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#174397 02/04/08 03:14 AM
Joined: Mar 2007
Posts: 6
Junior Member
Hey guys. Just looking for your opinions. We are in the process of doing some upgrades to a retail space in a strip mall that has been vacant for over 1 year. This space is served by a 200 amp Homeline 30 space breaker panel. This panel contains a labes that states "Total Circuit Breaker Handle Rating Not To Exceed 185 Amperes Per Branch Circuit Connector". We have a new electrical inspector here, and he is interpreting that label to mean that 185 amps is the total breaker handle amp ratings for the entire panel. I interpret that to mean the max rating for each buss stab. What do you guys think?

It's all about herding those electrons.
Joined: Mar 2005
Posts: 1,213
30x 15A is 450A. They're clearly not referring to the entire panel. "Branch Circuit Connector" sounds like the stab. I agree with you; 185A max individual breaker rating.

Joined: Jan 2005
Posts: 5,370
Likes: 1
Cat Servant
Leave it to a company controlled by lawyers and engineers to plaster their products with vague, confusing, and grammatically questionable statements. Not that I'm picking on Sq D .... it's hard for mt to recall any product whose labeling and instructions were a joy to read; "clear as mud" seems to be a universal these days.

Yet ... let's look at that statement a bit closer ... assuming, of course, that you repeated it correctly!

"Branch circuit connector" would seem to refer to the point where the branch circuit wire, uh, connects to the panel. That would be the 'out' screw / clamp on the breaker. By extension, it might also apply to where the breaker attaches to the buss. Before that point, it's not a 'branch' anymore; it's a 'feed.'

"Handle rating" is a bit more questionable. I have yet to see a handle that was expected to carry ANY current. I think they mean the number printed on the handle, indicating the rating of the breaker.

"Total" suggests the sum of more than one. I can see this situation, when the 'tandem' breakers let you hang two breakers off the same buss tab.

"185" is a strange figure. I can't say I've ever seen a 185, 190, or 195 amp breaker. Just 175 and 200. They can't be referring to the 200 amp main breaker that came with the unit; not even Sq D would deliberately break their own rules laugh. Naturally, if the main was 175 amps, it would not be a '200 amp' panel anymore.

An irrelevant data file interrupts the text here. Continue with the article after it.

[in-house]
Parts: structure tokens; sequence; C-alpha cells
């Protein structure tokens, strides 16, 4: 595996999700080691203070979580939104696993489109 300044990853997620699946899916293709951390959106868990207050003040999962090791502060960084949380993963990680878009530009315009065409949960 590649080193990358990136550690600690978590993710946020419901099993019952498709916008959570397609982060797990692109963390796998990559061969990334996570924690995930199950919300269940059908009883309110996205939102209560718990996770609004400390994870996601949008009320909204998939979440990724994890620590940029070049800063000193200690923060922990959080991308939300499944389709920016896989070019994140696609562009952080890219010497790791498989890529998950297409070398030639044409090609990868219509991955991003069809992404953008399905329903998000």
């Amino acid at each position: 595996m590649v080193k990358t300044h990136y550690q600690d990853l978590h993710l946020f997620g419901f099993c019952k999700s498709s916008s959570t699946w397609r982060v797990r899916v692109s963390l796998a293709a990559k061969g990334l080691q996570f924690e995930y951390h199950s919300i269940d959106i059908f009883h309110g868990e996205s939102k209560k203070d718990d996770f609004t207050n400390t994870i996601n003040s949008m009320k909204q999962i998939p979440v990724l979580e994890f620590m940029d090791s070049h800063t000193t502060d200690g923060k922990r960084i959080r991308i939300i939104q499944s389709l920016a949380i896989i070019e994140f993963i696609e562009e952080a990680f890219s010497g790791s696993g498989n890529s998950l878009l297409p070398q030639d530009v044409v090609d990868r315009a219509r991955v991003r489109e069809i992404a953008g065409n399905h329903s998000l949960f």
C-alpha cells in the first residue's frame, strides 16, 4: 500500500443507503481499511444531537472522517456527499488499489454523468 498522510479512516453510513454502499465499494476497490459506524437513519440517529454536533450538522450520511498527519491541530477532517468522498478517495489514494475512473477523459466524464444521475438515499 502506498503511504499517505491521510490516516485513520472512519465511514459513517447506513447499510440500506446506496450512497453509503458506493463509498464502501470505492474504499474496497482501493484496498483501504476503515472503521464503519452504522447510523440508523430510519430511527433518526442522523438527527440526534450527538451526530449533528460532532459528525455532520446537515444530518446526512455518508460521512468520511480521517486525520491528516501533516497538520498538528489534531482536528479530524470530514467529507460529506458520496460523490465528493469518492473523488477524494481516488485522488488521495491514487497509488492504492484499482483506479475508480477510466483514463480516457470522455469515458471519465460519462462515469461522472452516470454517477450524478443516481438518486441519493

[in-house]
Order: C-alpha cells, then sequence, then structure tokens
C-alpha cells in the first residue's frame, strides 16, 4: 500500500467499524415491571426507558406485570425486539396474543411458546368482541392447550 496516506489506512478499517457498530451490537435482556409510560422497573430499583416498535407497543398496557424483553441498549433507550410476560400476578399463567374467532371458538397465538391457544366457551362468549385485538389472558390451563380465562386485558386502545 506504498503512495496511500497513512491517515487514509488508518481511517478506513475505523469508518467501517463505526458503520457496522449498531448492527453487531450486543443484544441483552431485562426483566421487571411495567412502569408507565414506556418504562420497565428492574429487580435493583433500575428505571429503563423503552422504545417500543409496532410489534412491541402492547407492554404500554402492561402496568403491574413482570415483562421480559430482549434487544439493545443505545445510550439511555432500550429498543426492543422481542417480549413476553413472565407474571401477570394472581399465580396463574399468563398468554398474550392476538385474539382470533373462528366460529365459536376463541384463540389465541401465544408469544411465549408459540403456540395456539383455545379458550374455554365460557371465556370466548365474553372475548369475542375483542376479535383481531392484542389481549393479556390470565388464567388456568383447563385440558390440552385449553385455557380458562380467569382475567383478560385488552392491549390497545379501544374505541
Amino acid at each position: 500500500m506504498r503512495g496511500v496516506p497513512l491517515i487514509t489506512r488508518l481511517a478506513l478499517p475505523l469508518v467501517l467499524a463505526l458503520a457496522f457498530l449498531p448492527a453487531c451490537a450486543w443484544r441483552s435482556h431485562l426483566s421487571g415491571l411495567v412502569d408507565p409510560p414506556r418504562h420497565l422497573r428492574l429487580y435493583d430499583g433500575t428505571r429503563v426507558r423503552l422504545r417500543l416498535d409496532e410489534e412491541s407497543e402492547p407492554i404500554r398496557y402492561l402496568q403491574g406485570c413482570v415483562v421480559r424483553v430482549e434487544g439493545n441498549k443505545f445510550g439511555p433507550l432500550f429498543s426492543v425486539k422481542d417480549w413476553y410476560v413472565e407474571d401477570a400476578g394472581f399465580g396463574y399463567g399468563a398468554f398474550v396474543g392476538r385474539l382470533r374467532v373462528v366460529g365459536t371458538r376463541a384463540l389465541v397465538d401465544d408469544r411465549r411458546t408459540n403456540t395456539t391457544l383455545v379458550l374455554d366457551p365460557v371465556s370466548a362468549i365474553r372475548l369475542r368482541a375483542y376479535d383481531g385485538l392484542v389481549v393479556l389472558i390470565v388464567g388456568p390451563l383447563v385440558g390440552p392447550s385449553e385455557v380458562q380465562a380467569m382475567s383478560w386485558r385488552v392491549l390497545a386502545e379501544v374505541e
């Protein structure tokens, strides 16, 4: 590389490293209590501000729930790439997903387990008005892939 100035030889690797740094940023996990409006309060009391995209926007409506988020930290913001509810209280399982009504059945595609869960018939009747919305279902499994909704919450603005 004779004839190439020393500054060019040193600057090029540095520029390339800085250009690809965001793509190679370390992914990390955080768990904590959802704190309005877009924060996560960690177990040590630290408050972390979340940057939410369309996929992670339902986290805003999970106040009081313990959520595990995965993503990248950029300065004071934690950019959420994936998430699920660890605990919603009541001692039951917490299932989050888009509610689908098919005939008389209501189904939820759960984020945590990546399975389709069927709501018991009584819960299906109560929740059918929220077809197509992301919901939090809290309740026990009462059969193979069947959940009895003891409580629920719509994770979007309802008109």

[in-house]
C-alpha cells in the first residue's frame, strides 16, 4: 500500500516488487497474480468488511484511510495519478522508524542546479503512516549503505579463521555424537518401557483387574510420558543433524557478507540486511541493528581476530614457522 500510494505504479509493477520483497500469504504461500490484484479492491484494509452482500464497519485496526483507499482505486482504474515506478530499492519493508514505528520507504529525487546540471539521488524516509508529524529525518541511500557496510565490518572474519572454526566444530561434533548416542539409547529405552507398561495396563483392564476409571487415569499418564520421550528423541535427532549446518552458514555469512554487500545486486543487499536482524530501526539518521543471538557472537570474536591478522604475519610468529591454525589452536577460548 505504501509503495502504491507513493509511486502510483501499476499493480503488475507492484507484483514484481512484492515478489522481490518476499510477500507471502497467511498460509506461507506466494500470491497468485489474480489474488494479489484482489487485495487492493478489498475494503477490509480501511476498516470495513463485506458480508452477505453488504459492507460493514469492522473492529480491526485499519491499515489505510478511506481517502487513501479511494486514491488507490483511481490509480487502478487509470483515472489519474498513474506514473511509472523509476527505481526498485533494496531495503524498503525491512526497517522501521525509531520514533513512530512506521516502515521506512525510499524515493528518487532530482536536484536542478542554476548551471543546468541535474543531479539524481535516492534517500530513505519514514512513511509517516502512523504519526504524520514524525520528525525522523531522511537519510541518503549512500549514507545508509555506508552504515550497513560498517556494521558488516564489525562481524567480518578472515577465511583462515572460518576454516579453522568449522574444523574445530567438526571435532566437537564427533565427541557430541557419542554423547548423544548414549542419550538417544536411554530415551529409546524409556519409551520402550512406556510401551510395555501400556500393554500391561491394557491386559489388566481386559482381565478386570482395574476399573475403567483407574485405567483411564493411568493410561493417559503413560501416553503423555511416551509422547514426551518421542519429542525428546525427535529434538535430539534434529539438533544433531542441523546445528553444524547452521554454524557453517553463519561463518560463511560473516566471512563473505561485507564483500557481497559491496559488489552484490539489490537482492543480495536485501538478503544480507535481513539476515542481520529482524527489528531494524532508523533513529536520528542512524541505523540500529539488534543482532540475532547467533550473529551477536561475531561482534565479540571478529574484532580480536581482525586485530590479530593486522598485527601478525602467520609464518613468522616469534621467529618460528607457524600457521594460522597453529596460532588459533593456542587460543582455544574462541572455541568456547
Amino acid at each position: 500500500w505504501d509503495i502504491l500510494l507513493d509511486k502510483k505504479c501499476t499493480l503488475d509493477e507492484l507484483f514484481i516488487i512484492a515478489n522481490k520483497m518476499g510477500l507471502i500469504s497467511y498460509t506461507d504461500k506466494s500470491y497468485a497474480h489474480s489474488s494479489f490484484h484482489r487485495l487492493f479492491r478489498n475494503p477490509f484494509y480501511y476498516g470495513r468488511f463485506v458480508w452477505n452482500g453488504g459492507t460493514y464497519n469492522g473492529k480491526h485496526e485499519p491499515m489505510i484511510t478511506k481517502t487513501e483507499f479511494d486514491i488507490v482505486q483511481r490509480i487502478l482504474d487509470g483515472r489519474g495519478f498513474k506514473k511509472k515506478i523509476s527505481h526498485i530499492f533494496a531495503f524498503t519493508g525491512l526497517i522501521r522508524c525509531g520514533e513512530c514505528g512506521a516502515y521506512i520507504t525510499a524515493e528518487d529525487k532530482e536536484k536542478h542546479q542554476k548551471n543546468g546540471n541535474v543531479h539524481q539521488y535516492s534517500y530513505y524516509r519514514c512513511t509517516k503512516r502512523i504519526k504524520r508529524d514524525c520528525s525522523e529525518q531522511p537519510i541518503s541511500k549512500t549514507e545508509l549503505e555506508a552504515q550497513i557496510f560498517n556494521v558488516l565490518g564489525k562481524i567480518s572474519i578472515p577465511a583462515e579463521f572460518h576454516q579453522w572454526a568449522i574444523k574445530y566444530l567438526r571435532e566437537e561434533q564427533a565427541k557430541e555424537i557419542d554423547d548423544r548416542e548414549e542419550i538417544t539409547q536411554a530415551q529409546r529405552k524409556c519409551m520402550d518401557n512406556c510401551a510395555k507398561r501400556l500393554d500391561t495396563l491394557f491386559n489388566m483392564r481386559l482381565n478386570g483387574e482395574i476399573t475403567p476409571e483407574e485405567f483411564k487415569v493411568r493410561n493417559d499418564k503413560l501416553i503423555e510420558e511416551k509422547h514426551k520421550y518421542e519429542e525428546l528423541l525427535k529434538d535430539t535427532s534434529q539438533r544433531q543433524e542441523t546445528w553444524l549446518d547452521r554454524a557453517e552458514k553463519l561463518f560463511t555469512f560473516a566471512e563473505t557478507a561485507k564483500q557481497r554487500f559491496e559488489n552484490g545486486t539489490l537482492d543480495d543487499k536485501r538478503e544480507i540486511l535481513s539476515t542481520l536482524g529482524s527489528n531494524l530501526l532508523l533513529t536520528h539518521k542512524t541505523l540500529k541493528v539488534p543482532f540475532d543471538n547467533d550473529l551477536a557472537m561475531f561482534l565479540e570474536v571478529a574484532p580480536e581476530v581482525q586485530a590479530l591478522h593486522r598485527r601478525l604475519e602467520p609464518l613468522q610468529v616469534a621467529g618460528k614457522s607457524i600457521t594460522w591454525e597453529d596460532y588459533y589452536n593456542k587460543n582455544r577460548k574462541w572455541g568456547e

Tandem breakers? I've seen tandem 30's .... but never tandem 90's. It would be a challenge connecting a pair of #3 wires in a single breaker space!

So, we're left peering at fine print that says, in effect, don't use equipment that doesn't exist in this panel.

Why couldn't they just say 'don't mount breakers with ratings in excess of 176 amps on this panel?'

Joined: Oct 2002
Posts: 482
I vote for "per stab". I think it's actually pretty clear, when compared to your average label warning.

To convince your inspector, get in touch with the manufacturer and see if they have any clearer documentation on your particular panel model. If not, they could probably have one of their engineers send you a quick letter on company letterhead, which you can present to your inspector.

Good Luck!

Joined: Jul 2001
Posts: 599
JBD Offline
If this is a per stab rating, then the sum of all breakers connected to that stab cannot exceed 185A.

Each stab can hold (2) full size breaker and sometimes (2) tandem breakers.

Ex. 1: A 200A breaker takes 2 stab locations (4 spaces) so these can be located anywhere in the panel.
Ex 2: A 125A breaker takes 1/2 stab location (1 space), so the breaker on the other 1/2 stab can not exceed a total handle rating of 60A.
Ex 3: A tandem 20/50 has a total handle rating of 70A so it can be located on the stab as any other breaker 110A or smaller.

Joined: Aug 2005
Posts: 214
Originally Posted by ArkySparky2B
... and he is interpreting that label to mean that 185 amps is the total breaker handle amp ratings for the entire panel...

This is usually a H.O. question, "should I be concerned that my 200 amp panel has 17 20 amp breakers in it? that's way more than 200 amps isn't it?"

and any electrical professional should be able to quickly reason "no, because in most applications the circuits draw less than their maximum ampacity" or alternately "The main breaker protects the feeder, the branch breakers protect the branch circuits"

I'd be very worried that you're inspector is making statements like this. And I agree with the interpretation that you cannot put more than 185 amps worth of protection on one stab.

Joined: Dec 2002
Posts: 330
JBD hit the nail right on the head. It is not something that I've worried about except with 125-150 amp breakers, and sorry to admit, was not aware of for the smaller combinations. Luckily, it has not come into play in my memory due to dumb luck of keeping the large breakers called out on one side of the panel.

Thanks to all of you for the education this morning. Keep up the good work!

Joined: Mar 2001
Posts: 2,056
I'm with JBD...

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